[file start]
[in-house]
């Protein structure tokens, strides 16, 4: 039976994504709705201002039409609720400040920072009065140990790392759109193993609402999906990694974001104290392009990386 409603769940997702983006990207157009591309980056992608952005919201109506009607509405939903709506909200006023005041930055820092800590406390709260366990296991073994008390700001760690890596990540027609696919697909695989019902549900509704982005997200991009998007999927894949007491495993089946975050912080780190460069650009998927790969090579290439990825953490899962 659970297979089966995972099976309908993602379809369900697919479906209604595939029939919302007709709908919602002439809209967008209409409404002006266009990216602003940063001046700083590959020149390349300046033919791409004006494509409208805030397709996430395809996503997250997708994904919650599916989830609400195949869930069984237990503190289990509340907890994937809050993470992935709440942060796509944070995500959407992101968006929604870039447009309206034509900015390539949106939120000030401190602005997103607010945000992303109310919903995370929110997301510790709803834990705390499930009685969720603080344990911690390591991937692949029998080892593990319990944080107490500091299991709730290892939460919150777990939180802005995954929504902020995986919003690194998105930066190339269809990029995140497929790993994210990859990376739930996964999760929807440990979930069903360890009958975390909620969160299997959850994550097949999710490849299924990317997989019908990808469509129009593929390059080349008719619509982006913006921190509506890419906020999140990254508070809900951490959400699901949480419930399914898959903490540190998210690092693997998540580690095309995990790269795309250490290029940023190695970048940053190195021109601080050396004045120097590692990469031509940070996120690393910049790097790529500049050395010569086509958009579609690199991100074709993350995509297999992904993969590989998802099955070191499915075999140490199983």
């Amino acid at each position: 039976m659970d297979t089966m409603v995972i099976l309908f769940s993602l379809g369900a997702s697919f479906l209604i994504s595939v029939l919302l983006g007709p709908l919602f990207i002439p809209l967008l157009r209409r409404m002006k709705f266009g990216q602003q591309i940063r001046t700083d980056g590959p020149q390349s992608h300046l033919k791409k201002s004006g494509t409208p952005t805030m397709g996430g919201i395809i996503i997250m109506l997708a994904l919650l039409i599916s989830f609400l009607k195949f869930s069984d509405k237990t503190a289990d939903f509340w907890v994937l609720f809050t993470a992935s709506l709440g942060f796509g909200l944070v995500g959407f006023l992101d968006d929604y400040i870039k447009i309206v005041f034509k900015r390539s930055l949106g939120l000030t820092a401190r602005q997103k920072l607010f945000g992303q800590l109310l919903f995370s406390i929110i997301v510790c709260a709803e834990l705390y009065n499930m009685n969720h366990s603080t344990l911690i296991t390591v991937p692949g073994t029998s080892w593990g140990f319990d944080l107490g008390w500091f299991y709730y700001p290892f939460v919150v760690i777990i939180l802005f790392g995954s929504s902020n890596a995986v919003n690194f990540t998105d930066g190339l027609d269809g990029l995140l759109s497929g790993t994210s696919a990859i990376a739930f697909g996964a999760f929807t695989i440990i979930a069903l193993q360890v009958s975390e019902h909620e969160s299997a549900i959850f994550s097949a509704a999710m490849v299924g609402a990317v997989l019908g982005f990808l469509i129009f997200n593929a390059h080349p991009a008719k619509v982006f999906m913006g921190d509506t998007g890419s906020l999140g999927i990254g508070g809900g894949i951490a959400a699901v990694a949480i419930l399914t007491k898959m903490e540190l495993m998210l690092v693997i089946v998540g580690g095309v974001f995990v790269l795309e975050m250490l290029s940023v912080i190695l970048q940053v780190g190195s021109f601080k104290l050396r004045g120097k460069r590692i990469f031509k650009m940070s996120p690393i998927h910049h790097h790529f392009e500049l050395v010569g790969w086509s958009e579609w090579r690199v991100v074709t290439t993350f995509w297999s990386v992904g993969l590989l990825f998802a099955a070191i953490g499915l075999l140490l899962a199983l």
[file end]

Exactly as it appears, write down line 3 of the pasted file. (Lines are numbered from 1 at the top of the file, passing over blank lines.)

């Amino acid at each position: 039976m659970d297979t089966m409603v995972i099976l309908f769940s993602l379809g369900a997702s697919f479906l209604i994504s595939v029939l919302l983006g007709p709908l919602f990207i002439p809209l967008l157009r209409r409404m002006k709705f266009g990216q602003q591309i940063r001046t700083d980056g590959p020149q390349s992608h300046l033919k791409k201002s004006g494509t409208p952005t805030m397709g996430g919201i395809i996503i997250m109506l997708a994904l919650l039409i599916s989830f609400l009607k195949f869930s069984d509405k237990t503190a289990d939903f509340w907890v994937l609720f809050t993470a992935s709506l709440g942060f796509g909200l944070v995500g959407f006023l992101d968006d929604y400040i870039k447009i309206v005041f034509k900015r390539s930055l949106g939120l000030t820092a401190r602005q997103k920072l607010f945000g992303q800590l109310l919903f995370s406390i929110i997301v510790c709260a709803e834990l705390y009065n499930m009685n969720h366990s603080t344990l911690i296991t390591v991937p692949g073994t029998s080892w593990g140990f319990d944080l107490g008390w500091f299991y709730y700001p290892f939460v919150v760690i777990i939180l802005f790392g995954s929504s902020n890596a995986v919003n690194f990540t998105d930066g190339l027609d269809g990029l995140l759109s497929g790993t994210s696919a990859i990376a739930f697909g996964a999760f929807t695989i440990i979930a069903l193993q360890v009958s975390e019902h909620e969160s299997a549900i959850f994550s097949a509704a999710m490849v299924g609402a990317v997989l019908g982005f990808l469509i129009f997200n593929a390059h080349p991009a008719k619509v982006f999906m913006g921190d509506t998007g890419s906020l999140g999927i990254g508070g809900g894949i951490a959400a699901v990694a949480i419930l399914t007491k898959m903490e540190l495993m998210l690092v693997i089946v998540g580690g095309v974001f995990v790269l795309e975050m250490l290029s940023v912080i190695l970048q940053v780190g190195s021109f601080k104290l050396r004045g120097k460069r590692i990469f031509k650009m940070s996120p690393i998927h910049h790097h790529f392009e500049l050395v010569g790969w086509s958009e579609w090579r690199v991100v074709t290439t993350f995509w297999s990386v992904g993969l590989l990825f998802a099955a070191i953490g499915l075999l140490l899962a199983l």